"1. Rolled steel article...or above and the rolled article includes interstitial solute".

"13. Method of ...aging resistance and form interstitial solute in the rolled steel article".

Claim 1 of the second and third auxiliary request corresponds to claim 13 of the main request and of the first auxiliary request, respectively.

IX. The appellant argued as follows:

The patent is directed to the provision of a rolled steel article and a method for producing such an article, e.g. steel strip, which is to exhibit a good formability, a high bake-hardenability and a sufficient aging resistance prior to the forming step. This balance of properties is achieved by the claimed steel composition. Specifically by adhering to a ratio V/C >= 10, the aging resistance is significantly improved.

The claimed limitation of the V/C ratio is not disclosed in document D3 which represents prior art pursuant to Article 54(3) EPC. As to document D3, the question of issue is, therefore, confined to the novelty of the claimed subject matter. It is also noted that the European regional phase for this international PCT application (D3) has not been entered for Denmark (DK), Finland (FI) and Sweden (SE), and hence D3 is not relevant for these states. As to the preferred embodiments set out in document D3, the steel composition given in claim 1 covers a ratio V/C between 0.5. and 300. In claims 6 and 17 the V/C ranges from 2.22. to 5.1 and claim 19 discloses a V/C between 3 and 120. The composition according to claim 20 covers a ratio V/C between 6 and 120. Thus, document D3 discloses steel compositions in which the vanadium and carbon contents are merely chosen arbitrarily rather than on purpose.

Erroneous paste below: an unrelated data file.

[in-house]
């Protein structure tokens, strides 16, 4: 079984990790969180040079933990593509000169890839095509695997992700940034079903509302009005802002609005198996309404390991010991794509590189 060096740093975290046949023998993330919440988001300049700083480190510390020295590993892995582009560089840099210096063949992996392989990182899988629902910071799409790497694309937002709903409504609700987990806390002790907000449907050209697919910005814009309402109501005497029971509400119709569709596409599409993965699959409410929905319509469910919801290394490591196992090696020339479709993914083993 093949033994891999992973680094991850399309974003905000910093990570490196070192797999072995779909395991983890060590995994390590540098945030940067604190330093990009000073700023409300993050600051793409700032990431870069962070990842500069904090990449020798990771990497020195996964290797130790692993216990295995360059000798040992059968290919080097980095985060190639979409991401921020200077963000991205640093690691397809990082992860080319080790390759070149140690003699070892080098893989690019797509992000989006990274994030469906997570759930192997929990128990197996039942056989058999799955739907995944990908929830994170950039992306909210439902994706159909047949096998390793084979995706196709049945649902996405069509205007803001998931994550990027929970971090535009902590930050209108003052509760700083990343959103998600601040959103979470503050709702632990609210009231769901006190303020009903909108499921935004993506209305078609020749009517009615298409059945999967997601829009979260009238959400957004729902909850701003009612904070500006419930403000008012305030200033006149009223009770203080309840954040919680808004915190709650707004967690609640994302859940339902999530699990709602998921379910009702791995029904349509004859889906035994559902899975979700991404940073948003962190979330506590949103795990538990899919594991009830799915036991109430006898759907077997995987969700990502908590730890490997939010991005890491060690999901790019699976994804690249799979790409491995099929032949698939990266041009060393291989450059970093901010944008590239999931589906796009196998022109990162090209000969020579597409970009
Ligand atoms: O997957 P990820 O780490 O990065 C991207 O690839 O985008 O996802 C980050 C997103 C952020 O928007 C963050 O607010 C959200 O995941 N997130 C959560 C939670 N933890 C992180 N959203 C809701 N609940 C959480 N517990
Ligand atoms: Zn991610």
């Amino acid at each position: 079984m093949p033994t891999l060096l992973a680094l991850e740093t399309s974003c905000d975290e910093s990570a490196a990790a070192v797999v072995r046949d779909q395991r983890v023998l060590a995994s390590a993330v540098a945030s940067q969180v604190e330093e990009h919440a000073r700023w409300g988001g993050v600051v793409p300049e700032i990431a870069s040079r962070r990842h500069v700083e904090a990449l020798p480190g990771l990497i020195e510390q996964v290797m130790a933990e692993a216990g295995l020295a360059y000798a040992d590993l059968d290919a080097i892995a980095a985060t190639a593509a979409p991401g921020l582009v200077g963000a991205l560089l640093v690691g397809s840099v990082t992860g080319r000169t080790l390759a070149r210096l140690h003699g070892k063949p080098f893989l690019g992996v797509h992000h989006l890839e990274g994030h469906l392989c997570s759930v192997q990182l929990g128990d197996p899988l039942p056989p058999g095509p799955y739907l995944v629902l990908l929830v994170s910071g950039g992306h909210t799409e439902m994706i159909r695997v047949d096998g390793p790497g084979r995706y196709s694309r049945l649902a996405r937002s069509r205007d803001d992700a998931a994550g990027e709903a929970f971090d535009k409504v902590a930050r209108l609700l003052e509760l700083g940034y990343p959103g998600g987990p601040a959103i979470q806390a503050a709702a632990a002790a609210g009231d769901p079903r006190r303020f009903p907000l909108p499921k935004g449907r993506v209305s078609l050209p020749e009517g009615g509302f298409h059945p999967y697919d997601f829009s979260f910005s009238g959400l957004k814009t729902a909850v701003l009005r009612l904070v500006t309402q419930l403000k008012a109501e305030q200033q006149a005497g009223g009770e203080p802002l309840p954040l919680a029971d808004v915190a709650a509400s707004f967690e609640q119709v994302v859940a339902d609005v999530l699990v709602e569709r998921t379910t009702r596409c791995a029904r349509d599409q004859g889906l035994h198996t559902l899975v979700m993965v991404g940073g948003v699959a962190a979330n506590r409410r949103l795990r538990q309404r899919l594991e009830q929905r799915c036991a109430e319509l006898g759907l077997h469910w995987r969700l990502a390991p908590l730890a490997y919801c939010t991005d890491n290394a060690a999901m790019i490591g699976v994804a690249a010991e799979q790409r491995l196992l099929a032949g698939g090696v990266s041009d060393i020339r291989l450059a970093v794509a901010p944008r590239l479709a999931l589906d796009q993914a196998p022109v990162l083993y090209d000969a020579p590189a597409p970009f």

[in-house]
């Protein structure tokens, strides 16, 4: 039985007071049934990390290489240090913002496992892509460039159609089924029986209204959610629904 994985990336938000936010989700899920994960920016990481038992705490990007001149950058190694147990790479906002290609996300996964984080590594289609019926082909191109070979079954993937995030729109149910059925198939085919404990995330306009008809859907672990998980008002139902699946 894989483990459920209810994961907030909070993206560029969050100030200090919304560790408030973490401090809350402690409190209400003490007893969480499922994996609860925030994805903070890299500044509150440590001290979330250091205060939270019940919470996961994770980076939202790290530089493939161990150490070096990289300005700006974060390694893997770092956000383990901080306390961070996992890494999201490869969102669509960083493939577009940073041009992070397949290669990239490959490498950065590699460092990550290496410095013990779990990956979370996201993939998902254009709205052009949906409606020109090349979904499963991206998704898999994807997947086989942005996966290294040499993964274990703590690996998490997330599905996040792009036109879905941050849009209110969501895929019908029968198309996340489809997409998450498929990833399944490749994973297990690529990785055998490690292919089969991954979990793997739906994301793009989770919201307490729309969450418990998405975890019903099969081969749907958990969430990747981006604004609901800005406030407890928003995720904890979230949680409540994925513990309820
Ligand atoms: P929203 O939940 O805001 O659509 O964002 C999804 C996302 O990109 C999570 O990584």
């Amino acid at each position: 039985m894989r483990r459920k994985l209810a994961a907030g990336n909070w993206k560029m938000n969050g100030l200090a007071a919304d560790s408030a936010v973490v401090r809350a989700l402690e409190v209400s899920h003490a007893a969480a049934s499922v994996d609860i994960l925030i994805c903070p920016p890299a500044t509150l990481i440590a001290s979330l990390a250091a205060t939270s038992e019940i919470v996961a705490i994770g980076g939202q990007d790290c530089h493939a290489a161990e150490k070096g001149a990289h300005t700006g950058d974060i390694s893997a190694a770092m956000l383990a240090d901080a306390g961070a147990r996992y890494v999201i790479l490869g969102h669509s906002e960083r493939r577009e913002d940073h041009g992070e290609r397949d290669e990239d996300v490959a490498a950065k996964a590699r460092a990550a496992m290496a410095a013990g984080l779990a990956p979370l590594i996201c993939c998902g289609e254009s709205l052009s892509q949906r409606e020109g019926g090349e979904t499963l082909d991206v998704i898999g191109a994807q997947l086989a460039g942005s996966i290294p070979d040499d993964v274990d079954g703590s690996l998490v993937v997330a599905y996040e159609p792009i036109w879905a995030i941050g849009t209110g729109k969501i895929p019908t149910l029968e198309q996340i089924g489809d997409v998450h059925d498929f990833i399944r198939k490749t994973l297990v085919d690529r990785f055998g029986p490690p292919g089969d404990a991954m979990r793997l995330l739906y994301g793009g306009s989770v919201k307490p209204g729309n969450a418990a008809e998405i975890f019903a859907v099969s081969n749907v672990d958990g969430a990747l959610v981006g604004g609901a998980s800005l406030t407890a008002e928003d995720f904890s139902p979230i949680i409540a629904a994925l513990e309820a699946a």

It is not disputed that two of the exemplifying compositions disclosed in D3 comprise carbon and vanadium in amounts satisfying the claimed V/C ratio. However, these compositions fall by chance into the claimed range, and nothing in document D3 affords a person skilled in the art a better prospective as to the improvement of the aging resistance by selecting the specific V/C ratio, as does the patent. Moreover, document D3 is not directed to a manufacturing process itself set out in claim 13 of the patent, and neither provides the control of the V/C >= 10 as set out above. Hence, the subject matter of independent claims 1 and 13. as granted is novel vis-à-vis the disclosure of document D3.